This year marks the 40th anniversary of the end of the Vietnam War, and with it, the beginning of the Hmong, Lao and other Southeast Asian migration from Laos and Thailand to the United States.
To commemorate the anniversary and celebrate the contributions and culture the Hmong people have brought to the U.S. — and California in particular — a statewide group of scholars and community leaders created the Hmongstory 40 project. UC Merced will host a symposium called “Southeast Asian American Legacies” on Dec. 4, in part as a precursor to the opening of the Hmongstory 40 exhibit in Fresno on Dec. 12.
The UC Merced symposium will include a keynote address, two panels of scholars and experts, a poetry reading and a pair of free theater performances in the evening.
The event is organized by Professor Ma Vang, UC Merced Library digital assets programmer Alisak Sanavongsay and Merritt Writing Program lecturer Seng Vang, and it is co-sponsored by the Center for the Humanities, Chancellor Dorothy Leland, Provost and Executive Vice Chancellor Tom Peterson, and the School of Social Sciences, Humanities and Arts.
“This symposium will bring together leading scholars, artists, writers and community members to discuss the Vietnam War and its human legacies,” Vang said. “It will be a critical reflection of the end of the Vietnam War from the perspective of Southeast Asian Americans.”
Nearly 387,000 Southeast Asians live in the Central Valley, Vang said, and 82,000 of them are Hmong. Merced, which is home to 7,200 Hmong people, has the largest per-capita Hmong population of any city in the U.S.
“Many prominent and influential Hmong are in Merced County or have roots here,” said Lee Lor, executive director of the Merced County Education Foundation and a member of Hmongstory 40. “For UC Merced to host a symposium honoring and sharing the rich Southeast Asian experience further deepens the community conversation around race, ethnicity and culture.”
The symposium’s daytime program will be held in the California Room from 8:30 a.m. to 4 p.m. The keynote address, by University of Connecticut Professor Cathy Schlund-Vials, will be at 11:15 a.m.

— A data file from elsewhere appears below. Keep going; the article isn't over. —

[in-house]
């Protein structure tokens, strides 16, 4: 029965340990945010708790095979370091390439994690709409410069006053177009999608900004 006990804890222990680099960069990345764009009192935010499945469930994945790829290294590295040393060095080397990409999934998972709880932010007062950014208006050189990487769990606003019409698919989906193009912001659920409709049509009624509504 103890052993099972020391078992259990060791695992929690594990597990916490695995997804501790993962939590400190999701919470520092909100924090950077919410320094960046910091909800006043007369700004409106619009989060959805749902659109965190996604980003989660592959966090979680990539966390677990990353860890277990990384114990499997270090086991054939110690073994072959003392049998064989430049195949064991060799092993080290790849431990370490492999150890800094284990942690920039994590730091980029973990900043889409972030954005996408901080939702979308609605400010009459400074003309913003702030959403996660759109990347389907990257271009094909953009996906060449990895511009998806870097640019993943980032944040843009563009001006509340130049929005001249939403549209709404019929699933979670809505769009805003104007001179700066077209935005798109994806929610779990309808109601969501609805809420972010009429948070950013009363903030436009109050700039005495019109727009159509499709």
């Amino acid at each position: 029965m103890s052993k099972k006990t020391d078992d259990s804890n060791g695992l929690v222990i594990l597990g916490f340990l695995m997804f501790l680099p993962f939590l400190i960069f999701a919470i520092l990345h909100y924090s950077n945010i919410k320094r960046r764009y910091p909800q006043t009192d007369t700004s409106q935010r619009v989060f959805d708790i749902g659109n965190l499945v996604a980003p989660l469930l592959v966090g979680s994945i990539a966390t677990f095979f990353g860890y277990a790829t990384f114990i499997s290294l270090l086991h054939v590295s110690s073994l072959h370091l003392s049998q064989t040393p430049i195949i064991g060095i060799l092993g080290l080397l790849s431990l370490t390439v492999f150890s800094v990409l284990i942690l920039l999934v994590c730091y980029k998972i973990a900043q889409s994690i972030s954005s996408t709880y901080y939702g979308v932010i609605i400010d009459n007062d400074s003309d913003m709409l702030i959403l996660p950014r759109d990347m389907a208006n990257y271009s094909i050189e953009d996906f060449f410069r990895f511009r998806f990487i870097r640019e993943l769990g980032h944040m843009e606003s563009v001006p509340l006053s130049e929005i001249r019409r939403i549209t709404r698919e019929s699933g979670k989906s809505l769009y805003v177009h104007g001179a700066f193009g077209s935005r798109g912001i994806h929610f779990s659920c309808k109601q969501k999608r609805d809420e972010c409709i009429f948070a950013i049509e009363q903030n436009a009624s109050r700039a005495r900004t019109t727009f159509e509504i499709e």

The evening performances, which begin at 7 p.m. in the Dr. Lakireddy Auditorium and are open to the public, should be of particular interest to the Merced community. One focuses on the refugee experience and one on Hmong-Lao friendship, and the event will include conversations with the artists.
“The Center for the Humanities is proud to collaborate with this symposium, as it directly addresses our community outreach goals, as well as our intention to increase the visibility of humanities studies at UC Merced,” said Professor Ignacio López-Calvo, the center’s director. “This symposium will allow our students and faculty to familiarize themselves with Southeast Asian history, presence in the United States and cultural production.”
The symposium will provide a natural segue into the Dec. 12 opening of the Hmongstory 40 project’s crown jewel, a traveling exhibit that will start at the Fresno Fairgrounds and will remain there through Jan. 2. Vang said the exhibit is expected to be on display in Merced in May.
The exhibit is the result of an intense, three-year grassroots effort to document the Hmong journey from Laos to California. It tells the story and celebrates the history and struggles of the resettlement of Hmong refugees through photographs, written stories, fine art and artifacts.
Hmongstory 40 has another on-campus presence at the UC Merced Art Gallery, where a selection of artworks created for the main exhibit is now on display. The UC Merced art display will remain open through Jan. 26.
Vang arrived at UC Merced as the university’s first Hmong studies professor in 2014, just in time for the planning stages of the Hmongstory 40 project. She was born in a refugee camp in Thailand and was in the fourth grade when her family immigrated to the United States — but even given her first-hand experience and her graduate work in ethnic studies at UC San Diego, she found great value in working and conducting research in the Merced area.
“Just being part of the Hmongstory 40 project allowed me to meet and work with some amazing people in the community, and more quickly than I would have otherwise,” Vang said. “To have a job in a community where my research is relevant, and a region where students will benefit from this growing investment in education — that is an amazing combination to have happened.”